We believe that by working cooperatively with provincial governments and other interested parties we can stabilize or recover caribou populations. West Fraser's primary goal is to operate in a way that supports the continued health of herds that are stable or growing and to halt or reverse the declines other herds are experiencing.
What are we doing?
West Fraser’s habitat experts and wildlife biologists are studying caribou populations, assessing impacts and investigating ways to conserve caribou habitat. This work and the recommendations developed from it are an important part of West Fraser’s forest management planning, and our commitment to sustainable forest management.
We invest in new harvesting techniques and technologies designed to minimize impacts to caribou populations. In other caribou habitat areas, we have deferred harvesting or limited activity to the control or salvage of insect-damaged timber and small harvest trials for scientific research purposes.
West Fraser funds and actively supports innovative research to continually improve our forestry practices, including conservation of wildlife habitat. Our sponsorship of and participation in the Foothills Research Institute also helps to develop new approaches to caribou conservation. The purpose of the Foothills Research Institute is to test and develop the most innovative and sustainable forestry practices available.
For a number of years, West Fraser has been working with the B.C. and Alberta governments, as well as through the groundbreaking Canadian Boreal Forest Agreement to improve the management of caribou herds. We will continue to invest in research and innovation to determine the best ways forward for conserving caribou herds and habitat.
Here are a few examples of what we are doing now to protect caribou herds in our operating areas in British Columbia and Alberta.
In 1994, West Fraser established a voluntary deferral of harvesting on caribou range on the Hinton FMA. In 2007, we voluntarily doubled the size of the deferral area which now totals 31,017 hectares. West Fraser is voluntarily not harvesting in the caribou range on its Hinton Forest Management Area while government-led caribou recovery plans continue to be developed.
Portions of the ranges of the Slave Lake and Red Earth woodland caribou herds overlap with the operating areas of West Fraser’s Slave Lake Pulp division and Alberta Plywood division. The Slave Lake caribou herd is at significant risk. Much of the caribou habitat within the Slave Lake forest management area burned in a forest fire several years ago and the herd is considered to be in “immediate risk of extirpation”. West Fraser is not operating in this caribou area. We have provided funding for a government-led research and monitoring program to learn more about the Slave Lake caribou herd as part of the recovery planning process.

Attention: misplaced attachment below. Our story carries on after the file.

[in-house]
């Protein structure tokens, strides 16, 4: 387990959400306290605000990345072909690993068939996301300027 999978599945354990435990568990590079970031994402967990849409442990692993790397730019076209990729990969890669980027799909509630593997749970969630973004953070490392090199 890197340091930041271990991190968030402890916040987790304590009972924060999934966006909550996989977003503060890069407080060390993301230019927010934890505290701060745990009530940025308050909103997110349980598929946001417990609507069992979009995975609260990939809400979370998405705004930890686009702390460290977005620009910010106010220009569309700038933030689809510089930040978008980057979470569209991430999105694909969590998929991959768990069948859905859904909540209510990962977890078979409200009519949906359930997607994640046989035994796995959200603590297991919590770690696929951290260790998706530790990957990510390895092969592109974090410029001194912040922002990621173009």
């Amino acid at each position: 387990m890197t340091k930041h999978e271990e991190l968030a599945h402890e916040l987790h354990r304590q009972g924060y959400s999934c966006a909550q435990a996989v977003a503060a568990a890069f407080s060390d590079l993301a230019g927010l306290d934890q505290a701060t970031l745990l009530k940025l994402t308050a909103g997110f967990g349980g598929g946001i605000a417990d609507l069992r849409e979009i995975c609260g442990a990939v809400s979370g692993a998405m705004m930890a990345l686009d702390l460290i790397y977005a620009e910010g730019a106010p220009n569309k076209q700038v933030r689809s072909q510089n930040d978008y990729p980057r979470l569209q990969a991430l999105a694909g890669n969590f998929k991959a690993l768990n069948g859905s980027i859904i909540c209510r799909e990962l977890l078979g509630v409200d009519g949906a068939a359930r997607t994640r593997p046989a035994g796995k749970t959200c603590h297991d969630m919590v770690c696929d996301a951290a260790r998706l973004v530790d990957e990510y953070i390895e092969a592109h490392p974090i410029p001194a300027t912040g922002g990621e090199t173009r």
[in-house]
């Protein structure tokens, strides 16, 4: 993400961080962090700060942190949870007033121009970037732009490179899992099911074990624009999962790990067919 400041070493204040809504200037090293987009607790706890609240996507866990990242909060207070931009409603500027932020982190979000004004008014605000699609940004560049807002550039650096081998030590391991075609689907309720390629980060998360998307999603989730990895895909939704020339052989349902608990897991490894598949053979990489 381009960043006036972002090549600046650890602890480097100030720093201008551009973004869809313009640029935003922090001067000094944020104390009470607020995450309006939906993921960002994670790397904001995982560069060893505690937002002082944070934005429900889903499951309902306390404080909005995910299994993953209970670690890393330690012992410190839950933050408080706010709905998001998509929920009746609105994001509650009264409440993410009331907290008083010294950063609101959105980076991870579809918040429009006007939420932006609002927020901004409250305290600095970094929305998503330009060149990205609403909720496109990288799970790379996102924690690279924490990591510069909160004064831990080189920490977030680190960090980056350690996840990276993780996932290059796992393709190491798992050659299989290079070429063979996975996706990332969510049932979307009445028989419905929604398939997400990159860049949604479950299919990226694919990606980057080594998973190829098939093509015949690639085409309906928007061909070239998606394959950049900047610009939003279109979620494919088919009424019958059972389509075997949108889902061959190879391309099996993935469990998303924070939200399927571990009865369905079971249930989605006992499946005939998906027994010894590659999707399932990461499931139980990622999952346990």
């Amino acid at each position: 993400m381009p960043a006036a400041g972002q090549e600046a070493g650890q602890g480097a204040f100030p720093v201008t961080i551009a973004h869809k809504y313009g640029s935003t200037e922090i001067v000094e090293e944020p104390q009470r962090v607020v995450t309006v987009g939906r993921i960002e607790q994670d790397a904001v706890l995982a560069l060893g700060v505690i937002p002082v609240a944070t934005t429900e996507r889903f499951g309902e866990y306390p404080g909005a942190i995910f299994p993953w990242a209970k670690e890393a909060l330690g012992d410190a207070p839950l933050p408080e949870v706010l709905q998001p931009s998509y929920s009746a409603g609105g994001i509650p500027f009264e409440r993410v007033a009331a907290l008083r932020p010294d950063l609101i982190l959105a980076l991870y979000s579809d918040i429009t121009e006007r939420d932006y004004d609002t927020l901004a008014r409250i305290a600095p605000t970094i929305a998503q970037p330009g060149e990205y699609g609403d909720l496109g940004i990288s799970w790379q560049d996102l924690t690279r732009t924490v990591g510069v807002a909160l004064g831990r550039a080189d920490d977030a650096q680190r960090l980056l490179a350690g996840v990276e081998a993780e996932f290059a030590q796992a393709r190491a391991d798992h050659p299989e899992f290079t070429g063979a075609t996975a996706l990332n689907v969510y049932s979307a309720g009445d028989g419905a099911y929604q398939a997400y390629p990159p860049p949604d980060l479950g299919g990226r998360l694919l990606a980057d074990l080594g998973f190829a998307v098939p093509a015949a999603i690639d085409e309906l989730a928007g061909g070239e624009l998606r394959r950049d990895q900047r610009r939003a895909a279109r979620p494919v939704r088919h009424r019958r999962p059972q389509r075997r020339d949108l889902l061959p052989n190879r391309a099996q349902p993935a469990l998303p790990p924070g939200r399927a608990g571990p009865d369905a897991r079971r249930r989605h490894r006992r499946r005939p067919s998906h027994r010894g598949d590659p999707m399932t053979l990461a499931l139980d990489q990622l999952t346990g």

A portion of the Red Earth caribou herd overlaps with areas where we have harvest tenures but are not the primary forest manager. The Red Earth caribou herd is ranked as “declining”. West Fraser is not currently harvesting in the range of the Red Earth caribou herd.
Research and long-term caribou conservation planning is currently underway in these areas. For example, West Fraser purchased GPS collars for the A la Peche and Slave Lake caribou herds as part of a larger research program. Information obtained from these devices will assist the Alberta Caribou Recovery Plan process and help West Fraser and others access important data to develop approaches for caribou conservation.
West Fraser has deferred all harvesting in areas that have been designated as critical caribou habitat under the BC government’s land-use plan. In October 2007, West Fraser deferred a 100,000 hectare (247,000 acre) area in the Quesnel and Williams Lake areas in support of a proposed Mountain Caribou Recovery Strategy initiated by the BC government.
Two caribou herds – the Barkerville herd and the Wells Grey North herd – are located in areas where we operate. According to the latest census data from the BC government, both herds are considered healthy and stable.
In non-critical caribou habitat areas, we have limited activity to the control or salvage of insect-damaged timber and small harvest trials for scientific research purposes.
Read about how West Fraser is working to help caribou populations near Chetwynd, B.C.